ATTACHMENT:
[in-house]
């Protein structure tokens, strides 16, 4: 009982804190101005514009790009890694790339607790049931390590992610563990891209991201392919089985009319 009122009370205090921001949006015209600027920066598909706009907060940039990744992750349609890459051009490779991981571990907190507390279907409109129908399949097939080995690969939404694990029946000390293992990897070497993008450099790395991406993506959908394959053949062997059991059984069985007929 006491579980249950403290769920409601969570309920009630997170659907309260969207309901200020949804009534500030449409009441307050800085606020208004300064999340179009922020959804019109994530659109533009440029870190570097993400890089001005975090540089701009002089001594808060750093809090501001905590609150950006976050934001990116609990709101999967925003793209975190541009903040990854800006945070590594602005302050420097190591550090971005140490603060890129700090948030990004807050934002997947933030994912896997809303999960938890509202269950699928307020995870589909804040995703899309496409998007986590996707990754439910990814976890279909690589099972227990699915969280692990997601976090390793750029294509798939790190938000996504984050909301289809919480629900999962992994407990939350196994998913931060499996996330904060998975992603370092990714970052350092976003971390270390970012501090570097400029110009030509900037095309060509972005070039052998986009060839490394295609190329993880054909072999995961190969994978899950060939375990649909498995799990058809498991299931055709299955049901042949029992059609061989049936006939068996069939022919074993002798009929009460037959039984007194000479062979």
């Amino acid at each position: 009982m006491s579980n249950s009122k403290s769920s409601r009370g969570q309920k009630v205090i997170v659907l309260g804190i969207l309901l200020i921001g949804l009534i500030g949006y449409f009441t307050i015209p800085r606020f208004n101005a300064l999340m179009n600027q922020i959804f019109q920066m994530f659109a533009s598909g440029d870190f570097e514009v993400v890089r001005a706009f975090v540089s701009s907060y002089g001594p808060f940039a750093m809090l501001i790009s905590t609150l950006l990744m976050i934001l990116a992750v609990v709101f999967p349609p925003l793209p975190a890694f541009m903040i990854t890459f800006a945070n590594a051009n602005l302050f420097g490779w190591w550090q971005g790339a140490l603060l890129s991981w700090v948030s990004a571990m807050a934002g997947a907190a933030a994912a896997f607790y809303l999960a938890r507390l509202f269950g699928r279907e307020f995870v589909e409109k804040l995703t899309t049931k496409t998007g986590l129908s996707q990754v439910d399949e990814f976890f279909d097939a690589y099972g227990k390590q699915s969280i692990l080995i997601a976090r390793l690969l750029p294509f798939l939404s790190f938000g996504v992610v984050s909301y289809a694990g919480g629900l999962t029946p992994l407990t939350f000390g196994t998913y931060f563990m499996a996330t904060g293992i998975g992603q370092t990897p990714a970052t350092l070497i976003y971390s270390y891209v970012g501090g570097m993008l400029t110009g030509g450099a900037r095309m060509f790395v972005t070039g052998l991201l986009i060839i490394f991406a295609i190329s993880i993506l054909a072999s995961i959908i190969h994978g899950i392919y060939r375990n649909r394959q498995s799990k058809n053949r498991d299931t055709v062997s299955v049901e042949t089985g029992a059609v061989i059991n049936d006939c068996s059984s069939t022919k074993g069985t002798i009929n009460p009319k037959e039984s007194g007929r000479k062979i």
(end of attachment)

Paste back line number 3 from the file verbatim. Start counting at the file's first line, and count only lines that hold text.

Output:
């Amino acid at each position: 009982m006491s579980n249950s009122k403290s769920s409601r009370g969570q309920k009630v205090i997170v659907l309260g804190i969207l309901l200020i921001g949804l009534i500030g949006y449409f009441t307050i015209p800085r606020f208004n101005a300064l999340m179009n600027q922020i959804f019109q920066m994530f659109a533009s598909g440029d870190f570097e514009v993400v890089r001005a706009f975090v540089s701009s907060y002089g001594p808060f940039a750093m809090l501001i790009s905590t609150l950006l990744m976050i934001l990116a992750v609990v709101f999967p349609p925003l793209p975190a890694f541009m903040i990854t890459f800006a945070n590594a051009n602005l302050f420097g490779w190591w550090q971005g790339a140490l603060l890129s991981w700090v948030s990004a571990m807050a934002g997947a907190a933030a994912a896997f607790y809303l999960a938890r507390l509202f269950g699928r279907e307020f995870v589909e409109k804040l995703t899309t049931k496409t998007g986590l129908s996707q990754v439910d399949e990814f976890f279909d097939a690589y099972g227990k390590q699915s969280i692990l080995i997601a976090r390793l690969l750029p294509f798939l939404s790190f938000g996504v992610v984050s909301y289809a694990g919480g629900l999962t029946p992994l407990t939350f000390g196994t998913y931060f563990m499996a996330t904060g293992i998975g992603q370092t990897p990714a970052t350092l070497i976003y971390s270390y891209v970012g501090g570097m993008l400029t110009g030509g450099a900037r095309m060509f790395v972005t070039g052998l991201l986009i060839i490394f991406a295609i190329s993880i993506l054909a072999s995961i959908i190969h994978g899950i392919y060939r375990n649909r394959q498995s799990k058809n053949r498991d299931t055709v062997s299955v049901e042949t089985g029992a059609v061989i059991n049936d006939c068996s059984s069939t022919k074993g069985t002798i009929n009460p009319k037959e039984s007194g007929r000479k062979i």